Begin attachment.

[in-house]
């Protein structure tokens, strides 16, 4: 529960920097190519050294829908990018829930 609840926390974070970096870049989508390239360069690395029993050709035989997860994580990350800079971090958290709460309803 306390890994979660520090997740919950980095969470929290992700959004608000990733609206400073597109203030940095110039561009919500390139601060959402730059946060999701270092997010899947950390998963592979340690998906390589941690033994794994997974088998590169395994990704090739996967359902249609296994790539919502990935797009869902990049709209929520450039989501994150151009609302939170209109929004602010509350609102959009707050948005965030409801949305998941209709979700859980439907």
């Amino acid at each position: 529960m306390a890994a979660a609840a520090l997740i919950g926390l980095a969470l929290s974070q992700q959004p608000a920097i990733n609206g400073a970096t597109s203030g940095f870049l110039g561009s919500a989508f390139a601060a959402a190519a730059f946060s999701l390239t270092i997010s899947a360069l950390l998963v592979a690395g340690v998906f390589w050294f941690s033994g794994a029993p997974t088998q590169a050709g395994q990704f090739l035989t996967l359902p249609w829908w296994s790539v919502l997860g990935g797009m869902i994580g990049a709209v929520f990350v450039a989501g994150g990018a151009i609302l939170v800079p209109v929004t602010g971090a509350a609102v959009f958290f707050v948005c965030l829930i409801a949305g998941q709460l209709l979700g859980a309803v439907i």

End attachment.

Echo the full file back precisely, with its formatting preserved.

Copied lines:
[in-house]
């Protein structure tokens, strides 16, 4: 529960920097190519050294829908990018829930 609840926390974070970096870049989508390239360069690395029993050709035989997860994580990350800079971090958290709460309803 306390890994979660520090997740919950980095969470929290992700959004608000990733609206400073597109203030940095110039561009919500390139601060959402730059946060999701270092997010899947950390998963592979340690998906390589941690033994794994997974088998590169395994990704090739996967359902249609296994790539919502990935797009869902990049709209929520450039989501994150151009609302939170209109929004602010509350609102959009707050948005965030409801949305998941209709979700859980439907």
């Amino acid at each position: 529960m306390a890994a979660a609840a520090l997740i919950g926390l980095a969470l929290s974070q992700q959004p608000a920097i990733n609206g400073a970096t597109s203030g940095f870049l110039g561009s919500a989508f390139a601060a959402a190519a730059f946060s999701l390239t270092i997010s899947a360069l950390l998963v592979a690395g340690v998906f390589w050294f941690s033994g794994a029993p997974t088998q590169a050709g395994q990704f090739l035989t996967l359902p249609w829908w296994s790539v919502l997860g990935g797009m869902i994580g990049a709209v929520f990350v450039a989501g994150g990018a151009i609302l939170v800079p209109v929004t602010g971090a509350a609102v959009f958290f707050v948005c965030l829930i409801a949305g998941q709460l209709l979700g859980a309803v439907i």